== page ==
But, we have already said that some people, on one or the other end of that thrusting penis, would like intercourse to last longer. There is concern, there are things a couple can do. Unfortunately, however, some professionals have talked of a "cure," but that term implies that there is an "illness." However, there is no illness here, only individual differences. Some men are fast, some are slow, and most fall somewhere on the continuum in-between. It is also unfortunate that some professionals claim to be able to cure premature ejaculation with some simple exercises and within six to eight weeks. Do not be fooled by such claims, for a follow-up study of men who were "cured" in sex therapy found that three years later, the majority of these subjects were ejaculating just as rapidly as they were before they entered therapy. Techniques for better ejaculatory control can indeed be learned, but it takes time and patience, it helps if both partners are involved, and it requires that some things learned never be forgotten without the risk of once more feeling out of control.

     It is probably obvious that women should never blame or shame a man for ejaculating rapidly. It does happen, however, that a woman might feel frustrated and say something like "If you love me, you'd wait." Rapid ejaculation has nothing to with love, and everything to do with a super-sensitive nervous system. Even more destructive to a male ego is a comment such as "The last two men could last half an hour, so what's wrong with you!" Ouch!

     I would like to assure the women in relationships with rapid ejaculators that these men are not doing this on purpose. They are not being selfish and they are not being hostile. In fact, there is still no solid re that tells us exactly why some men ejaculate more rapidly than some other men, just as there is no conclusive re findings to explain why some women will orgasm more easily than others. However, there are two clinical observations I would like to share. I have found that most rapid ejaculators are a bit more anxious (nervous) than average, and they tend to quickly become overly- excited. I have often said that when a man is nervous and highly aroused, he enters into an altered state of consciousness in which his body takes over and his biology propels him rapid toward his "point of ejaculatory inevitability." This point, often signaled to the woman by the man muttering an expletive usually stronger than "darn," is the point of no return. It is as if a trigger has been pulled and, in a second, the gun will fire. There is no stopping the ejaculation at that point.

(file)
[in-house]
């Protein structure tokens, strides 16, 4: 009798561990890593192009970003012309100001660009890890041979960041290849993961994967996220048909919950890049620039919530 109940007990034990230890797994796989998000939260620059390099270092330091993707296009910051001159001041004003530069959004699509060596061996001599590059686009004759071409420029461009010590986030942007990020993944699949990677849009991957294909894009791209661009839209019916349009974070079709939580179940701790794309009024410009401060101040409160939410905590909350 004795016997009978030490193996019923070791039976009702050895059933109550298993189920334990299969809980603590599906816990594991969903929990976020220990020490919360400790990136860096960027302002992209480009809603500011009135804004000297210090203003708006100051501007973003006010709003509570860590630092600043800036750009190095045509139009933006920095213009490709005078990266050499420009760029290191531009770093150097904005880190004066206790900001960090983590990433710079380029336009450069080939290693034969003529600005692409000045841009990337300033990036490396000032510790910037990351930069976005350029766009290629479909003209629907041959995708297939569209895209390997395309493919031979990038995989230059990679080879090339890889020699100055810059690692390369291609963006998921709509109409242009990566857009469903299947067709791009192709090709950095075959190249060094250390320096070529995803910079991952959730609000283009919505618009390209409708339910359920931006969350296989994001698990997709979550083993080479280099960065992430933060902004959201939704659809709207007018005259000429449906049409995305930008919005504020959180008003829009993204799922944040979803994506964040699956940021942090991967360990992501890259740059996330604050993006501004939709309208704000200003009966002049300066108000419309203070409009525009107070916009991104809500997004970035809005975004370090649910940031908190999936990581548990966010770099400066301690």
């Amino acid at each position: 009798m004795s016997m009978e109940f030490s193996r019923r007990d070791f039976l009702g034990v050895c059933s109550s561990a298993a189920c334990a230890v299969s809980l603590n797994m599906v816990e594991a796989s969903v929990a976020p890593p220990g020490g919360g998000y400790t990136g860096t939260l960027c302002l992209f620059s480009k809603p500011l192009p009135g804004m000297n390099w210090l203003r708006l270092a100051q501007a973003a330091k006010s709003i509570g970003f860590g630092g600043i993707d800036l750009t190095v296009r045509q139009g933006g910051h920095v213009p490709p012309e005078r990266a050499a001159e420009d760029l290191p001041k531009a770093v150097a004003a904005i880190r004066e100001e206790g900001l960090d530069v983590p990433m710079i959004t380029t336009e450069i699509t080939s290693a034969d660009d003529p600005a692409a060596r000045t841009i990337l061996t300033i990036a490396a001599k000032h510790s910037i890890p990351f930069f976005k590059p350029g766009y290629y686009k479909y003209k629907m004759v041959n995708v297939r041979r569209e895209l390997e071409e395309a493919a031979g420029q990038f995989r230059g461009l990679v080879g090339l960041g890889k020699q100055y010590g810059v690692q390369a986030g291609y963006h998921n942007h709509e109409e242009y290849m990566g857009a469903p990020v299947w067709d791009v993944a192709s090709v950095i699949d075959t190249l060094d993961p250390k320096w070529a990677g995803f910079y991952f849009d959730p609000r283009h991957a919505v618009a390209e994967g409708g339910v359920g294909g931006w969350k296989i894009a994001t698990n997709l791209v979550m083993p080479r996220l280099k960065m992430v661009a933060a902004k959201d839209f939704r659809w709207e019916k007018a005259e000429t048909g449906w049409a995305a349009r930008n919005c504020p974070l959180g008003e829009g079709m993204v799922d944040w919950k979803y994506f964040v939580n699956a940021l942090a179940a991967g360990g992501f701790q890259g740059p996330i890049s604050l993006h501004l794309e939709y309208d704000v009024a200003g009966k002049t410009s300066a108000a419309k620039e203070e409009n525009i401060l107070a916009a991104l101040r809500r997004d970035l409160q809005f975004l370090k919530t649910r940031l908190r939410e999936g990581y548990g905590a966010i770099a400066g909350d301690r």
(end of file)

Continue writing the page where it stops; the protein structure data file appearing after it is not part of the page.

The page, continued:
Women can help by reminding the man to relax and by reminding him how important it is for him to loosen up, both mentally and physically. It helps to slow the man down, but not to avoid touching him. The touch, however, should be designed to keep him minimally aroused, and not to send him rushing headlong in the direction of his ejaculatory threshold. There is a series of exercises, called the start-start exercises, that a couple can do together to help a man relax, calm his excitement and allow him to focus on his progression toward his point of ejaculatory inevitability. Rapid ejaculators often are unable to anticipate that point of no return and are typically not aware of it until they are already there... and by then it is too late. Unfortunately, it would take a lengthy description to adequately describe what needs to be practiced in the series of start-stop exercises, and the reader is advised to read a set of more detailed instructions elsewhere.

     There is certainly time and space, however, to offer a couple practical tips to women. First, reassure your minute man that you love all of his touching and kissing. His ego might well need a boast, as many rapid ejaculators see themselves as being a sexual failure in the eyes of their partners. Gently discourage a rush to intercourse, and encourage him to explore your body in many ways. If needed and desired, encourage him to orally stimulate you to orgasm. If you have already climaxed before intercourse begins, some of the pressure is taken of your partner. Tell him that you have had your turn, and now it is his and he need not wait.